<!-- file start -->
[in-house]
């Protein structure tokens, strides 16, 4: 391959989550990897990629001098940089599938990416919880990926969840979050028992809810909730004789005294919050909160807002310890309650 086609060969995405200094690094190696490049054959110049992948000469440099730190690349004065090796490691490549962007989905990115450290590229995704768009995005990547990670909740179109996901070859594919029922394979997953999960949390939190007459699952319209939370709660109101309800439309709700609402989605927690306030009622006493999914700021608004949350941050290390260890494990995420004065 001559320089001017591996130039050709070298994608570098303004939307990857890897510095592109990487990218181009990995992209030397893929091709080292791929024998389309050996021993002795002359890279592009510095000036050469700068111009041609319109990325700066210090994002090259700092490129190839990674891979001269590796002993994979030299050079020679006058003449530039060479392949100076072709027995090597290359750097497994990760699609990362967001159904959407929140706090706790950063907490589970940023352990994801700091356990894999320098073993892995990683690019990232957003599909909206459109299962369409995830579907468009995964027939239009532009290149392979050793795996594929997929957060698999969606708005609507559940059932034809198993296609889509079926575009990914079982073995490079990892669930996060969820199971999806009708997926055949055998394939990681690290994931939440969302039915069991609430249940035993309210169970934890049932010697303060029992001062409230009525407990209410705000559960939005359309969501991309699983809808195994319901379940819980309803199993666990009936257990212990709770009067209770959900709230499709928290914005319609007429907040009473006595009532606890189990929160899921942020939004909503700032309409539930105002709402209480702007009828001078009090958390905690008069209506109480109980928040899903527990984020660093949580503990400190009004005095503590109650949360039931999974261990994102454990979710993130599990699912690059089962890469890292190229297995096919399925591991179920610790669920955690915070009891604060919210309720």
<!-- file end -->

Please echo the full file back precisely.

[in-house]
């Protein structure tokens, strides 16, 4: 391959989550990897990629001098940089599938990416919880990926969840979050028992809810909730004789005294919050909160807002310890309650 086609060969995405200094690094190696490049054959110049992948000469440099730190690349004065090796490691490549962007989905990115450290590229995704768009995005990547990670909740179109996901070859594919029922394979997953999960949390939190007459699952319209939370709660109101309800439309709700609402989605927690306030009622006493999914700021608004949350941050290390260890494990995420004065 001559320089001017591996130039050709070298994608570098303004939307990857890897510095592109990487990218181009990995992209030397893929091709080292791929024998389309050996021993002795002359890279592009510095000036050469700068111009041609319109990325700066210090994002090259700092490129190839990674891979001269590796002993994979030299050079020679006058003449530039060479392949100076072709027995090597290359750097497994990760699609990362967001159904959407929140706090706790950063907490589970940023352990994801700091356990894999320098073993892995990683690019990232957003599909909206459109299962369409995830579907468009995964027939239009532009290149392979050793795996594929997929957060698999969606708005609507559940059932034809198993296609889509079926575009990914079982073995490079990892669930996060969820199971999806009708997926055949055998394939990681690290994931939440969302039915069991609430249940035993309210169970934890049932010697303060029992001062409230009525407990209410705000559960939005359309969501991309699983809808195994319901379940819980309803199993666990009936257990212990709770009067209770959900709230499709928290914005319609007429907040009473006595009532606890189990929160899921942020939004909503700032309409539930105002709402209480702007009828001078009090958390905690008069209506109480109980928040899903527990984020660093949580503990400190009004005095503590109650949360039931999974261990994102454990979710993130599990699912690059089962890469890292190229297995096919399925591991179920610790669920955690915070009891604060919210309720």